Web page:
In May 1920 Hitler left the army to concentrate on his political career. In December 1920 the Party purchased a local newspaper which it renamed, the Volkischer Beobachter (the People's Observer). Publshed by Dietrich Eckhart, this newspaper was used to spread Nazi ideas. The money for this came from Dietrich Eckart, prominent Munich conservatives and secret army funds.

 

Hitler also appreciated the propaganda value of using symbols, salutes and slogans and of attracting to the Party nationally known figures and celebrities. He adopted the swastika (hakenkrauz or 'hooked cross') as the Party emblem - he cleverly used the same colours as the old imperial flag, i.e. red, white and black, suggesting both traditionalism and revolution.  Hitler also introduced the raised arm salute and the 'Heil' greeting. Significantly, too, at the Hofbrauhaus Meeting in Munich (February 1920) he changed the name of the DAP to the National Sozialistische Deutsche Arbeiterpartei (National Socialist German Workers' Party) and the Party adopted the Twenty-Five Point Programme.

 

Hitler then pressed for the reorganisation of the Party's structure. He wanted a single leader to have control over decision making rather than a committee. At the first national congress of the NSDAP, held in Munich in January 1921, Drexler spoke against Hitler's plans and they were rejected. Drexler also began holding talks with the German Socialist Party (DDP) with a view to merging the two nationalist parties. Hitler was against this and on 11 June 1920 he dramatically resigned from the Nazi Party. The loss of such a powerful speaker and organiser was potentially damaging and at a specially convened national congress of the Nazi Party held on 29 July 1921, the proposal that Hitler be given 'dictatorial' control over the party was carried by 553 votes to 1. Hitler was now in complete control.

 

In November 1921 Hitler created the Sturmabteilung (SA or Brownshirts) under the leadership of Ernst Roehm. Recruited from ex-Freikorps members, the unemployed and the criminal classes, the SA were used to give Hitler and other speakers protection at meetings and to disrupt the meetings of rival groups. The actions of the SA also helped to create an atmosphere of violence and terror on the streets.

 

Throughout 1922 Hitler's speeches were consistently 'for Germany' and 'against' democratic government. At this time Hitler tended to refer to himself as a 'drummer', the man who would mobilise the masses for Germany's regeneration, not as a future German dictator.  After Mussolini's successful 'March on Rome' in October 1922, however, Hitler began to see himself more and more as a 'dynamic leader'.  Nazi propaganda became instrumental in developing the cult of the Fuhrer. Hitler was seen more and more as a 'heroic' leader, a man destined to restore German pride and greatness.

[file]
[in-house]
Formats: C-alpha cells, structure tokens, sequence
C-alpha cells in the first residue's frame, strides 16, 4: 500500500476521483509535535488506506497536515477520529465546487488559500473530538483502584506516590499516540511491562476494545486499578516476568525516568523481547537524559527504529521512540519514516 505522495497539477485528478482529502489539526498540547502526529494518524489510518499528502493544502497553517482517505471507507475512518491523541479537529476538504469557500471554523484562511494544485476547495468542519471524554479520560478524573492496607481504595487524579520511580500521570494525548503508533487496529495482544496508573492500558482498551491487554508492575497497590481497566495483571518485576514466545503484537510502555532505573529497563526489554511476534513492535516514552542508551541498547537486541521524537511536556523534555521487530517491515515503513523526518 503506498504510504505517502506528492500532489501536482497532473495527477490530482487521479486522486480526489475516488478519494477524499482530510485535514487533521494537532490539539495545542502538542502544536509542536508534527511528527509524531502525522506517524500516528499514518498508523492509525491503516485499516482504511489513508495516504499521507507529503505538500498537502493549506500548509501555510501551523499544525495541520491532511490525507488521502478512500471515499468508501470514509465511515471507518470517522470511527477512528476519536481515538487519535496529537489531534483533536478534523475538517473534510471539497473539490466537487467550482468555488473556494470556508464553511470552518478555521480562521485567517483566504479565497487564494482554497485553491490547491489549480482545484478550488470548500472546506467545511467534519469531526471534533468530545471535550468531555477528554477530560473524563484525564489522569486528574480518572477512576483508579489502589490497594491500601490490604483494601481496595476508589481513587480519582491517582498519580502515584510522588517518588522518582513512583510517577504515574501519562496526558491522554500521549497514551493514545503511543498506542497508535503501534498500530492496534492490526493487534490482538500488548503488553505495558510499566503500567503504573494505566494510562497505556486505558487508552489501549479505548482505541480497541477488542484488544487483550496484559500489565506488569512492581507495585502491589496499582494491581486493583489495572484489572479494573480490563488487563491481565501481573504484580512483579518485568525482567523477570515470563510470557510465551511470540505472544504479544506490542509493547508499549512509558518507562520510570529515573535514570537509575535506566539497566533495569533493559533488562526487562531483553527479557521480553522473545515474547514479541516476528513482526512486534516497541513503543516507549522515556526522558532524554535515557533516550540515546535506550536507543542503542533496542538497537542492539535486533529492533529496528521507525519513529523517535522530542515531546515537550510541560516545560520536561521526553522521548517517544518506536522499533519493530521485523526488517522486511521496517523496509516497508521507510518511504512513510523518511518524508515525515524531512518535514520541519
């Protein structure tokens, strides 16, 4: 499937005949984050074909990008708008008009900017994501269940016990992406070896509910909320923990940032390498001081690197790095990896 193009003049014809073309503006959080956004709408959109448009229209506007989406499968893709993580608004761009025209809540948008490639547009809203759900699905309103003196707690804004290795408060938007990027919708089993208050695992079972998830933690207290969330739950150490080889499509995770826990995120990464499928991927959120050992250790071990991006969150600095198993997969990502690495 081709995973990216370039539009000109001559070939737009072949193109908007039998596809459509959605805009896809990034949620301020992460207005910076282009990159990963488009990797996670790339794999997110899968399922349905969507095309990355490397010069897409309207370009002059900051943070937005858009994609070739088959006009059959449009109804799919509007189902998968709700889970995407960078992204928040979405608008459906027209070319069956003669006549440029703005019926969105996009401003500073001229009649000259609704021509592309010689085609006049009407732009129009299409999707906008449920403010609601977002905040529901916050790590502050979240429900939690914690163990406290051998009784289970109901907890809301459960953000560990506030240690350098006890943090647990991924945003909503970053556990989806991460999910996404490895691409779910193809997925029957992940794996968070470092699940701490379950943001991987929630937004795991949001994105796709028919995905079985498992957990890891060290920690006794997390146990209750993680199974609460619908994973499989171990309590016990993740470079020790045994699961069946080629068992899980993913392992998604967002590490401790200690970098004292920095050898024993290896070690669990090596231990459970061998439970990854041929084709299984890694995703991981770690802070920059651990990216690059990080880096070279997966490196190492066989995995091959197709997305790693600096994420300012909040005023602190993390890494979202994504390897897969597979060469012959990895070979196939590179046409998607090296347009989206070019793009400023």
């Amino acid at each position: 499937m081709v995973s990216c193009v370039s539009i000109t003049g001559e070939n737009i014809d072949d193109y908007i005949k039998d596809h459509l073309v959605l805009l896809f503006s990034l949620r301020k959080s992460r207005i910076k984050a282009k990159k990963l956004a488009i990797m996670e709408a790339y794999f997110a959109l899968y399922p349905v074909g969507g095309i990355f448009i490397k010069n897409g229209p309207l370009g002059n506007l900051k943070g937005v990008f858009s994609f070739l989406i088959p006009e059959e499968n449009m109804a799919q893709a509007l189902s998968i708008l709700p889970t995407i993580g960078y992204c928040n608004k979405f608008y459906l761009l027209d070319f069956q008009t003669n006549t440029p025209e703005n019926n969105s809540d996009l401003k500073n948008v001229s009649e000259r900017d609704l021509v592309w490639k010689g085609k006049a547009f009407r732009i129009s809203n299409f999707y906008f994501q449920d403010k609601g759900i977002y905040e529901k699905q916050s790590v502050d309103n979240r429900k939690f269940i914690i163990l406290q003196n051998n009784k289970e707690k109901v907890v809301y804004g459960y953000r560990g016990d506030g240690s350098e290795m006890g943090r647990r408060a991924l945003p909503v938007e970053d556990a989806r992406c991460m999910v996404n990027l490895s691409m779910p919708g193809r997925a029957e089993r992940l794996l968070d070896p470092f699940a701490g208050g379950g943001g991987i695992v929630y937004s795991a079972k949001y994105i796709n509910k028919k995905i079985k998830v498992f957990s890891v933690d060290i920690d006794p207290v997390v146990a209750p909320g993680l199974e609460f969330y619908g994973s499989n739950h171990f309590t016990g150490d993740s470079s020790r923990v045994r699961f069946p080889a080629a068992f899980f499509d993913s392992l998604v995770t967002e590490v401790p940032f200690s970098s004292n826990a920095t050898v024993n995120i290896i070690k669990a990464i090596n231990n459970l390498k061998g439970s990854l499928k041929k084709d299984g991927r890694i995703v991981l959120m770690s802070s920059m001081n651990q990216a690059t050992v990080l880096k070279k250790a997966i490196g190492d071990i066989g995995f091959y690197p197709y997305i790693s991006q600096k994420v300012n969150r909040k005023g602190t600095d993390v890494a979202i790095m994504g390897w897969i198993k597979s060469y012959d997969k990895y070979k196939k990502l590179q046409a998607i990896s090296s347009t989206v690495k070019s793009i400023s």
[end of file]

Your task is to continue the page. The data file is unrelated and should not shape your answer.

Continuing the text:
Membership continued to grow steadily and by 1922 the NSDAP had 6,000 members. The NSDAP's power base was largely confined to Munich at this time but during 1922 support began to develop in the north of Bavaria around the ancient city of Nuremberg.

This secret of this success lay in the willingness of the NSDAP to clash violently with their political opponents - in Coburg, for example they fought a pitched battle with members of the SPD.

 

By this time Hitler had enlisted the support of a number of men who were to prove key figures in the early development of the NSDAP. Alfred Rosenberg provided many of the Nazi movement's racial theories, especially its anti-Semitism; Max Amann became the NSDAP's publishing manager; Hermann Goring, a former fighter pilot, introduced Hitler to important people in Bavarian high society; Rudolf Hess was another important member with many useful contacts in society. In 1922 Julius Streicher, leader of a rival right-wing group in Nuremberg, agreed to join the Nazis. In 1923 he founded Der Sturmer, another Nazi newspaper.

 

The Munich Putsch, 1923:

 

By 1923 the NSDAP had a membership of 20,000.  By the end of the year this had increased to over 50,000. At the height of the hyperinflation crisis in November 1923, Hitler launched an armed coup in Munich (the Munich Putsch). This was planned by Hitler in conjunction with renegade forces in the army, the most prominent of whom was General Ludendorff. The idea was to overthrow the Weimar government and establish an authoritarian nationalist regime in Bavaria. On 8 November 1923, von Kahr, the leader of the Bavarian government, was addressing a meeting in a beerhall (the Burgerbraukeller) in Munich when Hitler, accompanied by a large number of SA men, burst in. Hitler proclaimed 'the National Revolution has begun', but the army, the police and the Bavarian government all refused to give their support. The following day, Hitler, accompanied by a large group of supporters, some of whom were armed, marched on the Odeonsplatz in the centre of Munich hoping to capture the War Ministry and other key buildings. They were met by the state police, shots were fired and 14 Nazis and 4 policemen were killed.

 

The Munich Putsch was a bungled and humiliating failure. Hitler, Ludendorff and most of the other leading Nazis were arrested. It looked as if Hitler's political career was over. Hitler's trial opened on 24 February. It appears that he immediately took the initiative and turned the trial into a propaganda triumph. Taking advantage of the fact that the trial was public and that the judges were sympathetic to his cause, Hitler made no attempt to deny the charge of high treason: